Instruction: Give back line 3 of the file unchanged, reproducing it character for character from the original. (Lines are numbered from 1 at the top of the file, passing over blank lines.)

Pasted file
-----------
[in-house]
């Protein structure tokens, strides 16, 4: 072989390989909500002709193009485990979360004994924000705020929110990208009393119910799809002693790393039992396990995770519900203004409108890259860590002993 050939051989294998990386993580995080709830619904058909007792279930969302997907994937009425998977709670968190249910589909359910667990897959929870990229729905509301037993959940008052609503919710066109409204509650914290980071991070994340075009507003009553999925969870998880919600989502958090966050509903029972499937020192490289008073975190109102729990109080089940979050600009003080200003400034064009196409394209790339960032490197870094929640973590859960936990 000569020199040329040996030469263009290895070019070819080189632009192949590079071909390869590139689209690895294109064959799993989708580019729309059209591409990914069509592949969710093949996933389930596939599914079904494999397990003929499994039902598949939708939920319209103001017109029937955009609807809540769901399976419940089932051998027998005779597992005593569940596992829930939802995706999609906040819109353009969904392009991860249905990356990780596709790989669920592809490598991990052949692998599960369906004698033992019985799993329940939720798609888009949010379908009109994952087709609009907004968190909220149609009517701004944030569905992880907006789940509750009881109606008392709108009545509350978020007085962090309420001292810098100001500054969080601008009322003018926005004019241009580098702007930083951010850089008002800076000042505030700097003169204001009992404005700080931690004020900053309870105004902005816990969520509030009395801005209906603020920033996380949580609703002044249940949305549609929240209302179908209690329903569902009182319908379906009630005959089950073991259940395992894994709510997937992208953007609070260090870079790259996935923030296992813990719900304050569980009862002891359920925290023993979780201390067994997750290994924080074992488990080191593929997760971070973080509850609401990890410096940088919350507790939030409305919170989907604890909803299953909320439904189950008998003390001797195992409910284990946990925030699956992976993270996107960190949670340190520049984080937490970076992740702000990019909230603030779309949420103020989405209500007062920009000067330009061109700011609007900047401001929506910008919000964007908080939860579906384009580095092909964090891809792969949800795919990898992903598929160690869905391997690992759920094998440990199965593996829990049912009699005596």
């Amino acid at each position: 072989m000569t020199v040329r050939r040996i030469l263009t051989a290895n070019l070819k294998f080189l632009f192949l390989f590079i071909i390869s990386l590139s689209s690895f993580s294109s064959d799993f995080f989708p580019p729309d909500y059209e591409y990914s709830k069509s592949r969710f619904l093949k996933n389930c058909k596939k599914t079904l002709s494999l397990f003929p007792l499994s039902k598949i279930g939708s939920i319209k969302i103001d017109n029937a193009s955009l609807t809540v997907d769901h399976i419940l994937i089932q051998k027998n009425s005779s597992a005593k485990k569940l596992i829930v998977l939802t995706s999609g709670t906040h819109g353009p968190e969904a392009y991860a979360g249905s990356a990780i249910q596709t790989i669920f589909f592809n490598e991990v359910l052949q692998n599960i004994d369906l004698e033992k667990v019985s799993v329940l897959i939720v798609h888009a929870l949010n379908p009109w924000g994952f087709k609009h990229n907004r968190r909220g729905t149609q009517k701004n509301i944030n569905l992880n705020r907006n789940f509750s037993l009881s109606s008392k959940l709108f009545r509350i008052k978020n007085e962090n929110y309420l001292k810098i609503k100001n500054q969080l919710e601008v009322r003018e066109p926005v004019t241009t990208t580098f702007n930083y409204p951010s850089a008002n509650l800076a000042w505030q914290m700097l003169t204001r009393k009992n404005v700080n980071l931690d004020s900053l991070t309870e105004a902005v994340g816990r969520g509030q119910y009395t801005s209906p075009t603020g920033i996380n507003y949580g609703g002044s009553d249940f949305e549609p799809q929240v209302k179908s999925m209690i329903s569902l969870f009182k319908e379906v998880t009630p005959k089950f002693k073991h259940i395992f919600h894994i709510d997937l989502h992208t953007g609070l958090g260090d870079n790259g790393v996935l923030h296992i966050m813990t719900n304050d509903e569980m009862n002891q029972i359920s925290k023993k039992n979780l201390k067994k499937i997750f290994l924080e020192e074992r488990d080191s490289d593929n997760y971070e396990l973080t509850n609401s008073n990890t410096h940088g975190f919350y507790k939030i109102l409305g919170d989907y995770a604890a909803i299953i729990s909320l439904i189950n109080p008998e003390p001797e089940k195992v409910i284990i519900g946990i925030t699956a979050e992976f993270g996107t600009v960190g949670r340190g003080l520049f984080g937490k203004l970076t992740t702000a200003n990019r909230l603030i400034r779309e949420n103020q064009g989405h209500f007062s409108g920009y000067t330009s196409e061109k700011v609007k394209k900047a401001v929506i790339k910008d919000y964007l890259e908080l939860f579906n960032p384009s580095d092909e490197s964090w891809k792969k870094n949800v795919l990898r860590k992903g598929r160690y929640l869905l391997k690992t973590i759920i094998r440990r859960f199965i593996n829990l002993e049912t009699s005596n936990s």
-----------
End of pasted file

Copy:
């Amino acid at each position: 072989m000569t020199v040329r050939r040996i030469l263009t051989a290895n070019l070819k294998f080189l632009f192949l390989f590079i071909i390869s990386l590139s689209s690895f993580s294109s064959d799993f995080f989708p580019p729309d909500y059209e591409y990914s709830k069509s592949r969710f619904l093949k996933n389930c058909k596939k599914t079904l002709s494999l397990f003929p007792l499994s039902k598949i279930g939708s939920i319209k969302i103001d017109n029937a193009s955009l609807t809540v997907d769901h399976i419940l994937i089932q051998k027998n009425s005779s597992a005593k485990k569940l596992i829930v998977l939802t995706s999609g709670t906040h819109g353009p968190e969904a392009y991860a979360g249905s990356a990780i249910q596709t790989i669920f589909f592809n490598e991990v359910l052949q692998n599960i004994d369906l004698e033992k667990v019985s799993v329940l897959i939720v798609h888009a929870l949010n379908p009109w924000g994952f087709k609009h990229n907004r968190r909220g729905t149609q009517k701004n509301i944030n569905l992880n705020r907006n789940f509750s037993l009881s109606s008392k959940l709108f009545r509350i008052k978020n007085e962090n929110y309420l001292k810098i609503k100001n500054q969080l919710e601008v009322r003018e066109p926005v004019t241009t990208t580098f702007n930083y409204p951010s850089a008002n509650l800076a000042w505030q914290m700097l003169t204001r009393k009992n404005v700080n980071l931690d004020s900053l991070t309870e105004a902005v994340g816990r969520g509030q119910y009395t801005s209906p075009t603020g920033i996380n507003y949580g609703g002044s009553d249940f949305e549609p799809q929240v209302k179908s999925m209690i329903s569902l969870f009182k319908e379906v998880t009630p005959k089950f002693k073991h259940i395992f919600h894994i709510d997937l989502h992208t953007g609070l958090g260090d870079n790259g790393v996935l923030h296992i966050m813990t719900n304050d509903e569980m009862n002891q029972i359920s925290k023993k039992n979780l201390k067994k499937i997750f290994l924080e020192e074992r488990d080191s490289d593929n997760y971070e396990l973080t509850n609401s008073n990890t410096h940088g975190f919350y507790k939030i109102l409305g919170d989907y995770a604890a909803i299953i729990s909320l439904i189950n109080p008998e003390p001797e089940k195992v409910i284990i519900g946990i925030t699956a979050e992976f993270g996107t600009v960190g949670r340190g003080l520049f984080g937490k203004l970076t992740t702000a200003n990019r909230l603030i400034r779309e949420n103020q064009g989405h209500f007062s409108g920009y000067t330009s196409e061109k700011v609007k394209k900047a401001v929506i790339k910008d919000y964007l890259e908080l939860f579906n960032p384009s580095d092909e490197s964090w891809k792969k870094n949800v795919l990898r860590k992903g598929r160690y929640l869905l391997k690992t973590i759920i094998r440990r859960f199965i593996n829990l002993e049912t009699s005596n936990s």